Introduction: Help-seeking pathway in psychiatry is the important link between the onset of a mental disorder and mental health service provision. Understanding of the help-seeking pathway can help us to device more effective strategies for early detection and treatment.
Objectives: To determine the help-seeking pathways and treatment delaying factors of in-patients with first-episode psychosis in Hospital Kuala Lumpur (HKL). Methods: This is a hospital-based cross-sectional descriptive study of 50 in-patients with first-episode psychosis in HKL. Structured Clinical Interview for DSM-IV - Clinical Version for Axis I Disorders (SCID-CV) was used for establishing diagnosis. Socio-demographic data, information on help-seeking pathways, and treatment delaying factors were determined through face-to-face interview and semi-structured questionnaires.
Results: The number of non-psychiatric helpseeking
contacts prior to first consultation with psychiatric service ranged from 0 to 10. The mean number of contacts was 2.3 ( 2.6), and median was 1 (IQR = 0 to 3). About a third of them (32%) had three or more non-psychiatric contacts. The most common point of first non-psychiatric contact was with traditional healer 24 (48%), followed by general practitioners 12 (24%), and only 14 (28%) of them sought help directly from psychiatric service. The most common reason reported for delay in seeking psychiatric treatment was, “not aware that changes were related to mental illness” (74%).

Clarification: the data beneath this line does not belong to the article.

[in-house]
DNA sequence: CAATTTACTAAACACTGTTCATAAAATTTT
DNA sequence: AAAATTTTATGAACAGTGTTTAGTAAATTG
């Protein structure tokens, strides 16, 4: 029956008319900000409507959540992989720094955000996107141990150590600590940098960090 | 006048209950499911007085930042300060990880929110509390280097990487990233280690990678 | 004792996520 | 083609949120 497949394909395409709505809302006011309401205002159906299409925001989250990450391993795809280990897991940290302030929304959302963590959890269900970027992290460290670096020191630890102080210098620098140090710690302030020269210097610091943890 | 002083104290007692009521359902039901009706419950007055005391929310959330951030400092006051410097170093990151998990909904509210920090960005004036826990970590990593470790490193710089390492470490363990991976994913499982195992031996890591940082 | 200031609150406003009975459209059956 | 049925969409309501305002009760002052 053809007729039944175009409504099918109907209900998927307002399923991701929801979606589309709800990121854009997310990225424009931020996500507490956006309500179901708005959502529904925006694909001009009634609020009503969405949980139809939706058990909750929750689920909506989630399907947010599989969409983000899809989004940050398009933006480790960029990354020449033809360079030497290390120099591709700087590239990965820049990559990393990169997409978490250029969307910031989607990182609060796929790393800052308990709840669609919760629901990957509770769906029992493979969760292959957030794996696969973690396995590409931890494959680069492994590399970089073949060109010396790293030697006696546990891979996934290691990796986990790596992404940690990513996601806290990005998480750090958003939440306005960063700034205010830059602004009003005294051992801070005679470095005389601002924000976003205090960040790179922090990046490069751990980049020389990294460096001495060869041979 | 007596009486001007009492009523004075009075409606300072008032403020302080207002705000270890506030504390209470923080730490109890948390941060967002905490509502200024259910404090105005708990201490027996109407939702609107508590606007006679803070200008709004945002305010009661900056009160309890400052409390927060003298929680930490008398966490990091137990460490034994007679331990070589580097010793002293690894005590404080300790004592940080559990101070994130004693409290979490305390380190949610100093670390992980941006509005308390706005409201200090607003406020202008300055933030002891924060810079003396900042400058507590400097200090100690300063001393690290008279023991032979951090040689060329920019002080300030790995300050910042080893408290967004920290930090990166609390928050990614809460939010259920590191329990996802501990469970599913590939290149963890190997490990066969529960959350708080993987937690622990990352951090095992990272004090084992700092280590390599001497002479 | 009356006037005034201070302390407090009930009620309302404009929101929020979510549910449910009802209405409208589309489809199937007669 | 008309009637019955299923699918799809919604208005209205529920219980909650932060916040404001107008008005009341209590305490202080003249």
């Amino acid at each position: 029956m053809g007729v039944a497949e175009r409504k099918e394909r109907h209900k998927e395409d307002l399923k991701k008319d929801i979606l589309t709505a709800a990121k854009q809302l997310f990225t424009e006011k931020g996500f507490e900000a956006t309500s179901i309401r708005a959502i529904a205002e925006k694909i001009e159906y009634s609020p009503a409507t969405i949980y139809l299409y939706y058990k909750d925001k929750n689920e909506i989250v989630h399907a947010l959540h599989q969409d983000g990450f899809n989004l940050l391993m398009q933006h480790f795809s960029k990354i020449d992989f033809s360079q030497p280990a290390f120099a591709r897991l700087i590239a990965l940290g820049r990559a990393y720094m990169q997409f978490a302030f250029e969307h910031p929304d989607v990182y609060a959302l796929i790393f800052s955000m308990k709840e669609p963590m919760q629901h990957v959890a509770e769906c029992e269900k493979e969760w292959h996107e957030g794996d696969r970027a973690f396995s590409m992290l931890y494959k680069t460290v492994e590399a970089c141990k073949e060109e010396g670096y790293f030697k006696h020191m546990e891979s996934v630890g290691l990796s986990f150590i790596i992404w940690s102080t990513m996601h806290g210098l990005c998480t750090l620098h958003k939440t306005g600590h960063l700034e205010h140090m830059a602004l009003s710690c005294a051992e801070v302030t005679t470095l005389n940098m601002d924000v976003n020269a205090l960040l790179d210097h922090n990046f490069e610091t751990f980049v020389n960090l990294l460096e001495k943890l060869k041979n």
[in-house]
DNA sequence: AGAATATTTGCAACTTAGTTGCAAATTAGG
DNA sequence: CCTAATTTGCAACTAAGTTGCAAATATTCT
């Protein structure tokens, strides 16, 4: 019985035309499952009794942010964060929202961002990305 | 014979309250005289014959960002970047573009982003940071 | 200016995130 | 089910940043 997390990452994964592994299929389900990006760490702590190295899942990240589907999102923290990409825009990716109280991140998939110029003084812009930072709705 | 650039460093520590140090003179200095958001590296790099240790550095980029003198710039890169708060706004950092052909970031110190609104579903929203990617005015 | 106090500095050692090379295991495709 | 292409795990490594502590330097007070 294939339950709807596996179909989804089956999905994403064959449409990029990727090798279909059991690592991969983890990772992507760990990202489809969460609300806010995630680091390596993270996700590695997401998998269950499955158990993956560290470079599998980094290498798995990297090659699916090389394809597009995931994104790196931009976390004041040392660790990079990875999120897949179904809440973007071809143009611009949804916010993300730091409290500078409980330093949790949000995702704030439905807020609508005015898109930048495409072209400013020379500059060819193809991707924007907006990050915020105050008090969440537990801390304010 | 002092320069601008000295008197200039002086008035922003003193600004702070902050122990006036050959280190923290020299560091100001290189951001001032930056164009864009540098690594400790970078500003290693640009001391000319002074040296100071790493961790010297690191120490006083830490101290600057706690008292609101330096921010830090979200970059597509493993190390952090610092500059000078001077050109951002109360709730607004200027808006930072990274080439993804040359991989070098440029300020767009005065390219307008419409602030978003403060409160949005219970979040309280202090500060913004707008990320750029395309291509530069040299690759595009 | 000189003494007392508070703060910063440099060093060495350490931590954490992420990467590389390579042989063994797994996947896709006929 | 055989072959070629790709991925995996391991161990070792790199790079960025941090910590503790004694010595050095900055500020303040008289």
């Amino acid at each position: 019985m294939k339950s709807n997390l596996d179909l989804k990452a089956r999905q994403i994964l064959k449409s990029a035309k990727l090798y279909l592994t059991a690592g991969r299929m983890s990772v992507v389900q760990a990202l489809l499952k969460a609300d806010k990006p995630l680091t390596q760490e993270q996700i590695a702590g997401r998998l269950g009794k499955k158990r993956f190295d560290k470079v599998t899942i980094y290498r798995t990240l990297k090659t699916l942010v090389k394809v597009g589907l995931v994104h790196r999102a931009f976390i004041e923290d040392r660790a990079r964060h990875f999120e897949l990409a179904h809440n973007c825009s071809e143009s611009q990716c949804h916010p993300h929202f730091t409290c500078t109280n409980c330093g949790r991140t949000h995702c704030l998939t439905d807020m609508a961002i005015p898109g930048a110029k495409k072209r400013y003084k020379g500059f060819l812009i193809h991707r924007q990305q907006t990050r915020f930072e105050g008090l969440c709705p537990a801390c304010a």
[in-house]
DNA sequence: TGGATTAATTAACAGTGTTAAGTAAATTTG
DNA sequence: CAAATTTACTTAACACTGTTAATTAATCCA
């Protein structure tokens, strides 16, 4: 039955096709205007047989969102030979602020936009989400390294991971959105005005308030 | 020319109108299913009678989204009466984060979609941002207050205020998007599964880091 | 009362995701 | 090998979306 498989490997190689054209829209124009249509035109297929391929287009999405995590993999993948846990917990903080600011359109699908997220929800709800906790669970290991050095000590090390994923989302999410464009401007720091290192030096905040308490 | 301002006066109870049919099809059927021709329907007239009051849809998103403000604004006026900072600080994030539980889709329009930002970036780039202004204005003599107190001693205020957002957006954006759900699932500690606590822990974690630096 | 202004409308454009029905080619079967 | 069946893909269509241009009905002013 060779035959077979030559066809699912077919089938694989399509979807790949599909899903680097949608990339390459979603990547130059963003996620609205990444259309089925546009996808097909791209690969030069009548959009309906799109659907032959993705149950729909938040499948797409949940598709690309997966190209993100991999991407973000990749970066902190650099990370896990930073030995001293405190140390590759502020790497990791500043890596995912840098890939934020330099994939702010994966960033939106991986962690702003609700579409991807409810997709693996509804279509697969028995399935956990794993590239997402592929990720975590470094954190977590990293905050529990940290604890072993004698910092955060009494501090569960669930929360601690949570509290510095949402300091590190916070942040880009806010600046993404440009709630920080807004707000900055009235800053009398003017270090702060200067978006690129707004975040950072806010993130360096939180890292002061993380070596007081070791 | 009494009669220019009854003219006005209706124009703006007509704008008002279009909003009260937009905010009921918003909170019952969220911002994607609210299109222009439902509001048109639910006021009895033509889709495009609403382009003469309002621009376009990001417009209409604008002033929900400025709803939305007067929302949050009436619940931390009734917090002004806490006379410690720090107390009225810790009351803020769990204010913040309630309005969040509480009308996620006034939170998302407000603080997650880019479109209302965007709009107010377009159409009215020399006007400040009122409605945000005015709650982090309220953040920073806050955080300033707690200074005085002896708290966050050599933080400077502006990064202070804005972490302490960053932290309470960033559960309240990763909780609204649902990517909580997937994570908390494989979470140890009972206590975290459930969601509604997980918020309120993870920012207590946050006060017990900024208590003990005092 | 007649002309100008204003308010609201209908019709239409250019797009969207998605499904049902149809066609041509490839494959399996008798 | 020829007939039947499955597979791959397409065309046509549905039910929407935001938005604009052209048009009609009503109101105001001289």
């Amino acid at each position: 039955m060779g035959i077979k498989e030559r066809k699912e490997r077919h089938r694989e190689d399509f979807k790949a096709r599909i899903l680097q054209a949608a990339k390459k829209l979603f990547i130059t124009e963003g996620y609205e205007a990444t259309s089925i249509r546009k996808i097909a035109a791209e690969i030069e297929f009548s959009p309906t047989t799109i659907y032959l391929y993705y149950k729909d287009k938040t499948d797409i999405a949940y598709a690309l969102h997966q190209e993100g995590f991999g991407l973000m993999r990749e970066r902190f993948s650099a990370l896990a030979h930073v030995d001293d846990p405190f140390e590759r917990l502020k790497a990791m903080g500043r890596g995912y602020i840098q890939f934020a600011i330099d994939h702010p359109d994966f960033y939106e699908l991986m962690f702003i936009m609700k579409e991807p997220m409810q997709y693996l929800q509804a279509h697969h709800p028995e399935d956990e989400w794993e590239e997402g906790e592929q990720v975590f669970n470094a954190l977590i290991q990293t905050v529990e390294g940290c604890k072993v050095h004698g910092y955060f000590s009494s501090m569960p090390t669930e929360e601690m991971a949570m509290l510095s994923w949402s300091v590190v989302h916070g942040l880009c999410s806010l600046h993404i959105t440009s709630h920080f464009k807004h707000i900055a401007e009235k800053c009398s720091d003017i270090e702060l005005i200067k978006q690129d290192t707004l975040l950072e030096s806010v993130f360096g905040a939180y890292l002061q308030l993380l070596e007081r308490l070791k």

Conclusions: History of contacts with traditional healers was common among in-patients with first episode psychosis in HKL. Treatment delay was mainly contributed by factors related to lack of awareness on psychosis. More strategic mental health education program is needed for early detection and treatment of psychosis.